I brought this one and was most pleased with how it showed. Black cherry, tobacco, green pepper, herbs, talc and some nice Northern Rhone-like lily aromas. This was really elegant and complex. Full of fruit, but with some lovely spice, herb and tobacco flavours. Lovely, elegant, balanced and very Italian. Following the Inama 1999, this was like a nice big cigar after a jam roly poly - both lovely wines, but very different.

Fontalloro 1993 Vino di Tavola di Toscana
Another of my wines, though for some reason, I didn't manage to write a note on it. I just remember that it was good, but not great, and probably needs drinking soon.

Castellare di Castellina I Sodi di S Niccolo 1986 Toscana IGT
The first in a flight of 3 vintages of this wine, which is (I believe) predominantly Sangiovese, so the quintessential "SuperTuscan". Heady aromas and flavours of red cherry, herbs, spices and redcurrants, along with all sorts of secondary notes, including tobacco and undergrowth - a complete wine, and very "winey". Not big, not brash, but light, elegant and perfectly mature. Lovely wine.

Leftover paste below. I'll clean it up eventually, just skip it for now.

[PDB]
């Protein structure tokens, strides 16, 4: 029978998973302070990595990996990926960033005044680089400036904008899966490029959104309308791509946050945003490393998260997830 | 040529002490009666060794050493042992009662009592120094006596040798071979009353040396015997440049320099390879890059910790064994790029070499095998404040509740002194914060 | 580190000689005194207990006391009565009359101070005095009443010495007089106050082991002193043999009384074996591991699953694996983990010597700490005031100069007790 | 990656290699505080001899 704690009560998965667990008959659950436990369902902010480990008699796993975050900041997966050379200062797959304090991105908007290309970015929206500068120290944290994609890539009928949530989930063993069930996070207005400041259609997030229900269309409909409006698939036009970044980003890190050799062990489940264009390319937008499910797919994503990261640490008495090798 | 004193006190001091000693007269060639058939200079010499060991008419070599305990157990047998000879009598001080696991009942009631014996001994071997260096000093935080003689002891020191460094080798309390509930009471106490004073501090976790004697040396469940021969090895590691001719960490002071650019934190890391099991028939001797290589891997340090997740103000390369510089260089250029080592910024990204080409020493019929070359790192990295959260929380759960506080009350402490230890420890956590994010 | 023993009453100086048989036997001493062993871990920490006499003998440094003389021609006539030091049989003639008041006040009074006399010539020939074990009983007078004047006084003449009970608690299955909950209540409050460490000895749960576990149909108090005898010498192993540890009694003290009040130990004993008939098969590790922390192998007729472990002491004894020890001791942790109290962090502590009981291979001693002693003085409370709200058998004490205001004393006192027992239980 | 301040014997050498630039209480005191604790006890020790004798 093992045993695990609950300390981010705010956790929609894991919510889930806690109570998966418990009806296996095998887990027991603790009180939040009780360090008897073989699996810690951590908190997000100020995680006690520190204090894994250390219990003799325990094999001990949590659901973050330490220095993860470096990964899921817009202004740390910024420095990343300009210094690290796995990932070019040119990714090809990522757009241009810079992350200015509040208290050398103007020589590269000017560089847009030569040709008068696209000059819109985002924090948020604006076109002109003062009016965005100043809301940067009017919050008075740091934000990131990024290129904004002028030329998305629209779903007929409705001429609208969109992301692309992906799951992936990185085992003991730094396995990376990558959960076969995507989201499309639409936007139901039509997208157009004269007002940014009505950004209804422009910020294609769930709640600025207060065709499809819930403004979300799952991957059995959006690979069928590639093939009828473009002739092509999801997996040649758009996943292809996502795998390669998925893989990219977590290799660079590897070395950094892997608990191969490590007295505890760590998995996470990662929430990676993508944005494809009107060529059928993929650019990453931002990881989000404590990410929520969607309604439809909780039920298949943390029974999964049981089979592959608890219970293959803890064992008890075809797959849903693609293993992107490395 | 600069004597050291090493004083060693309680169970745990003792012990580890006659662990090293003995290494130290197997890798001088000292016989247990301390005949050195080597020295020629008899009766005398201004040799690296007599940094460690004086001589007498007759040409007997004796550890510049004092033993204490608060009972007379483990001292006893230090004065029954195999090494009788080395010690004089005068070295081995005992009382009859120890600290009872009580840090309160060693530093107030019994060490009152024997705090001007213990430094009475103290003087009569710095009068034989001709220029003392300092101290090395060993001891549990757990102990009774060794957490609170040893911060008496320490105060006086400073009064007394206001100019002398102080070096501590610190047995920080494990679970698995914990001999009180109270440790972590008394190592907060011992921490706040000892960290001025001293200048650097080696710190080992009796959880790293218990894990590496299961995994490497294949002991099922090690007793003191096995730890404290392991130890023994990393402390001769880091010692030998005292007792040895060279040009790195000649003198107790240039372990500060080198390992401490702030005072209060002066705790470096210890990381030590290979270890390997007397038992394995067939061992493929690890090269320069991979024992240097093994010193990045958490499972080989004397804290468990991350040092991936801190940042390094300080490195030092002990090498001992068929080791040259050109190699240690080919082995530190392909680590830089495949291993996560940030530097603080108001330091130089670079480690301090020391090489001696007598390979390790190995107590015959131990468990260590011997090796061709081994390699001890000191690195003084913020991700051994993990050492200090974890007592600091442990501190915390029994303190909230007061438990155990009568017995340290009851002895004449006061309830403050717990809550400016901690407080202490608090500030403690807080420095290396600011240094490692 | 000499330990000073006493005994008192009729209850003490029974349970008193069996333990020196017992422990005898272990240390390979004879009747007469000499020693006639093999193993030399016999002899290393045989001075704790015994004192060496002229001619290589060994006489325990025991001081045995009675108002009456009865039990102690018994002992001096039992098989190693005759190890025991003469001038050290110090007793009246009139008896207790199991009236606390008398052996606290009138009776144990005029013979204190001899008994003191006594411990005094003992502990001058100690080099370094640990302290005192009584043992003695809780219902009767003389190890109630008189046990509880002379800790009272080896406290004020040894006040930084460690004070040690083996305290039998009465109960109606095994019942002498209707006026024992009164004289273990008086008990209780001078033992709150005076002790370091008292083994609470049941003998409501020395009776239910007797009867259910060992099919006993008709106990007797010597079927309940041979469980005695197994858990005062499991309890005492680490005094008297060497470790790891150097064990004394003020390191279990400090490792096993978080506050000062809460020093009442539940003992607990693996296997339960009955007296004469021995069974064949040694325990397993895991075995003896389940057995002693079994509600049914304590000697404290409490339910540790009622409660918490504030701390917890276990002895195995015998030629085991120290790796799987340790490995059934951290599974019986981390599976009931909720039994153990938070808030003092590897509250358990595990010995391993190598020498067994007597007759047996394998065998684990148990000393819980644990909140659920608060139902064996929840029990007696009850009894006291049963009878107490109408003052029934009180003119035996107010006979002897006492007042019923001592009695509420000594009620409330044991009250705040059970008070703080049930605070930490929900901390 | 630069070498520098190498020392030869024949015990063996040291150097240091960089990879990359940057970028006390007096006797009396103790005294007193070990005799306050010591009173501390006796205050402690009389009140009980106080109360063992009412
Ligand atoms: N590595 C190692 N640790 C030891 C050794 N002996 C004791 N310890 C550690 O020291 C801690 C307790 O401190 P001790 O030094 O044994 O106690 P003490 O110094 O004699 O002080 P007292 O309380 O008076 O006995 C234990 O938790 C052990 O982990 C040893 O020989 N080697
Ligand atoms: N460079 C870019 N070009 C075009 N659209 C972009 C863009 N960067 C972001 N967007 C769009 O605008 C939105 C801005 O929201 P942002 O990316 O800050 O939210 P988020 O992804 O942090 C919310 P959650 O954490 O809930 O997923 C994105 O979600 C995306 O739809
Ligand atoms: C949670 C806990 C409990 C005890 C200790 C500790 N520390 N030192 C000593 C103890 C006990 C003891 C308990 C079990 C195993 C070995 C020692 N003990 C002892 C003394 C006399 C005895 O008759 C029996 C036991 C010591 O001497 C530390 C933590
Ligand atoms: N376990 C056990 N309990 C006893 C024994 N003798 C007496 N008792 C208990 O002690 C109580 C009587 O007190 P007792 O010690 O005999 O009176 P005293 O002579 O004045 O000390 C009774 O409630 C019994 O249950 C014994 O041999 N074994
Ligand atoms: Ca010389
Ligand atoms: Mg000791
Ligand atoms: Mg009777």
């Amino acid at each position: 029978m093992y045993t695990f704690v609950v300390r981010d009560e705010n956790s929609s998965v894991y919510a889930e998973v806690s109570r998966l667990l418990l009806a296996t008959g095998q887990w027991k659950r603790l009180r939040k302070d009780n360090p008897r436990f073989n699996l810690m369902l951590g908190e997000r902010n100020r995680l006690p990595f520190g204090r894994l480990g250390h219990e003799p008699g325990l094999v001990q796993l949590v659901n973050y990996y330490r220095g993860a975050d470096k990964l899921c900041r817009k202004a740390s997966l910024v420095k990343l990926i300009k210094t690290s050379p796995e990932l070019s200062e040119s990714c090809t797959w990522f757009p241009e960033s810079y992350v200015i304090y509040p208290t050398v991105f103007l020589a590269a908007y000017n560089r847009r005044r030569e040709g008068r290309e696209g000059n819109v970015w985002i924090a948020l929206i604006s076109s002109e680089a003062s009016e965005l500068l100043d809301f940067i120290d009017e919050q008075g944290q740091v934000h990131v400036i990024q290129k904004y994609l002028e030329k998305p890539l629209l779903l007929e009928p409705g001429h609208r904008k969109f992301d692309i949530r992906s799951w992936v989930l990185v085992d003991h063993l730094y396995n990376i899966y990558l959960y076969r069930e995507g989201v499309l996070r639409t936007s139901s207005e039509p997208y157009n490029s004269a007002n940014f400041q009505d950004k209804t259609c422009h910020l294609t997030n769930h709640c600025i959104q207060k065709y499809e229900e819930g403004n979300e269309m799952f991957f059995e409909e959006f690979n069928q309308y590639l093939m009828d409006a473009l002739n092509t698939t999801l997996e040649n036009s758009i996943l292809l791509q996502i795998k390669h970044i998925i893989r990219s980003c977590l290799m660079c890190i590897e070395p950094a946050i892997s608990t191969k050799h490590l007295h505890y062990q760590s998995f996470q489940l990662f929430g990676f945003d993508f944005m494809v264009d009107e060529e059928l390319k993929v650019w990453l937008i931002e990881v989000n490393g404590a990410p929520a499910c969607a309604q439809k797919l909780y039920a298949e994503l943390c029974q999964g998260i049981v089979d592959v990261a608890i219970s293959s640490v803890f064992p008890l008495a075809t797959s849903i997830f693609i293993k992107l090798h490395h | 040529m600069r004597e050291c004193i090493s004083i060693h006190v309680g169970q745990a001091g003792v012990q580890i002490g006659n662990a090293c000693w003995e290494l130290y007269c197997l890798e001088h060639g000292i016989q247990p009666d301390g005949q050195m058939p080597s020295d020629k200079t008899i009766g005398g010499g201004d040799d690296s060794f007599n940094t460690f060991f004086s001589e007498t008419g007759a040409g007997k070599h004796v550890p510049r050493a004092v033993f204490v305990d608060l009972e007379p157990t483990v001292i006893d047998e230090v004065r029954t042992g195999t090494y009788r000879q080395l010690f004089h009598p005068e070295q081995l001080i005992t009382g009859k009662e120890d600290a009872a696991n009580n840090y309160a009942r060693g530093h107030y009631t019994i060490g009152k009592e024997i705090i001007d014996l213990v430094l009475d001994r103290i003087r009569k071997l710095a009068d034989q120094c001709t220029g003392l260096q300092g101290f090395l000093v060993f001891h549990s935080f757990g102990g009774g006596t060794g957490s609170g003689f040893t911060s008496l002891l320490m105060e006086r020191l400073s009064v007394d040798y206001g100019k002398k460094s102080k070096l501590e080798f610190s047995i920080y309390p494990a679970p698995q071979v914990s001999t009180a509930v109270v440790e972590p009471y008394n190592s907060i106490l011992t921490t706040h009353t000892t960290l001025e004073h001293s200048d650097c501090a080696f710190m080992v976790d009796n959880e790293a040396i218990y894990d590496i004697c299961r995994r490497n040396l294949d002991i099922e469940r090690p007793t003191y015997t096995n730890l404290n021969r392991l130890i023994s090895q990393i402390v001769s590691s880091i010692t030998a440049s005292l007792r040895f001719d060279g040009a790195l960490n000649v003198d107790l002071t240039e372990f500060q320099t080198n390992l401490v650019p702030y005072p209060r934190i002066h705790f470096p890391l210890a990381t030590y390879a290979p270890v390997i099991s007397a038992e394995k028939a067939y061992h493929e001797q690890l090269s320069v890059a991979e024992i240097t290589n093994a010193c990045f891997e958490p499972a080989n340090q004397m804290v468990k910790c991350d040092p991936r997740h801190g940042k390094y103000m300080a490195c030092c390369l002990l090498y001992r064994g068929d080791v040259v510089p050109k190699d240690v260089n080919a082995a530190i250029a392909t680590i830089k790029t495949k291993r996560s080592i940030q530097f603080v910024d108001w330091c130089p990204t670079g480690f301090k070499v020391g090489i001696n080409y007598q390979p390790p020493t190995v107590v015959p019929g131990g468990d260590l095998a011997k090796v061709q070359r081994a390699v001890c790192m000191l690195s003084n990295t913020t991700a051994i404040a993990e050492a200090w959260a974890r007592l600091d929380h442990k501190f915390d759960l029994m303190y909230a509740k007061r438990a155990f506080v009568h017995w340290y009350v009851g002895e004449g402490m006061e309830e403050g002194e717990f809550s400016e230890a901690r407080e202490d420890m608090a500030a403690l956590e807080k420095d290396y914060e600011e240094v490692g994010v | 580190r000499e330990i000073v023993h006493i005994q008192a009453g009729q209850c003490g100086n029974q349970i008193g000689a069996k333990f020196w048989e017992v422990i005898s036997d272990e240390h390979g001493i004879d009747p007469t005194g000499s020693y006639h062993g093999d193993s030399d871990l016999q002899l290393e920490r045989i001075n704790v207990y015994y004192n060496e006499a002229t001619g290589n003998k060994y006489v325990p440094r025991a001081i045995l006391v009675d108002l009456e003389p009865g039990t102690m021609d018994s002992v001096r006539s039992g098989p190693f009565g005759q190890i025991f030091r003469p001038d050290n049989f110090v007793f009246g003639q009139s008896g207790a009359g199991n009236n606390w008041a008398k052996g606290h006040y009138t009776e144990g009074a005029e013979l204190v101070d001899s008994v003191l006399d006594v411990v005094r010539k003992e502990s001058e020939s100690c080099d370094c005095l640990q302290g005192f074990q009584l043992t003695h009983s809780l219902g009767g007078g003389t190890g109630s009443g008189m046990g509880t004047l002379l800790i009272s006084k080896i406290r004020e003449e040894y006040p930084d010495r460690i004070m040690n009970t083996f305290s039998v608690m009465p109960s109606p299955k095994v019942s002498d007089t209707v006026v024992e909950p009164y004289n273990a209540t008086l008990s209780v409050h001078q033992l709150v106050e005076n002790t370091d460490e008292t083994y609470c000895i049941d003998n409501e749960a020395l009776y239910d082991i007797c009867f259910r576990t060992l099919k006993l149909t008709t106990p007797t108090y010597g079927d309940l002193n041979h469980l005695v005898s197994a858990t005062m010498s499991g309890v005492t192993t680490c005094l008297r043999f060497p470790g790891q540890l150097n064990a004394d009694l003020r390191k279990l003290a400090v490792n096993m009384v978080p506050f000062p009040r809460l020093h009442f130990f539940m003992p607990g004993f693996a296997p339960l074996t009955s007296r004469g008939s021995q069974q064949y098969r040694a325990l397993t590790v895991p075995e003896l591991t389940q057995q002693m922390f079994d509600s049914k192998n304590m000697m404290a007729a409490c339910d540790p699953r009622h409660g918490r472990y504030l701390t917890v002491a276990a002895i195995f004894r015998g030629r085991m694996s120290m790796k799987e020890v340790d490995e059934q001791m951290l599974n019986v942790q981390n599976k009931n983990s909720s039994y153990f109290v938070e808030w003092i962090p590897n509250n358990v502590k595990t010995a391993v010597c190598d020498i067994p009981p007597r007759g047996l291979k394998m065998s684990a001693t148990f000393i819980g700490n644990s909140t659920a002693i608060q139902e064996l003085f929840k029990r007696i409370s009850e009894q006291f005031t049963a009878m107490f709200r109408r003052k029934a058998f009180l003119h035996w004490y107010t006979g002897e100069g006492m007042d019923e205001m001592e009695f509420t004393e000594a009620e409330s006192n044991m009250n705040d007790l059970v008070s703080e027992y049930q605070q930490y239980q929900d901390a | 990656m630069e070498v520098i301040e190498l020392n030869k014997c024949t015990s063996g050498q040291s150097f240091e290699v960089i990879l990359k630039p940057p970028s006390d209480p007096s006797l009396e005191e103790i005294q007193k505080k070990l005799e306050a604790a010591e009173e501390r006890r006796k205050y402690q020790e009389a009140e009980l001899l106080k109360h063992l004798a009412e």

Castellare di Castellina I Sodi di S Niccolo 1990 Toscana IGT
Much headier than the 1986, with more in the way of balsamic and VA aromas, but also some leafy undergrowth and floral and mushroomy notes. Fantabulous acidity, full of cherry and rich, curranty flavours and a touch of old oak. Another lovely wine, though markedly different to the 1986 - or perhaps with more time left to develop(?)

Castellare di Castellina I Sodi di S Niccolo 1998 Toscana IGT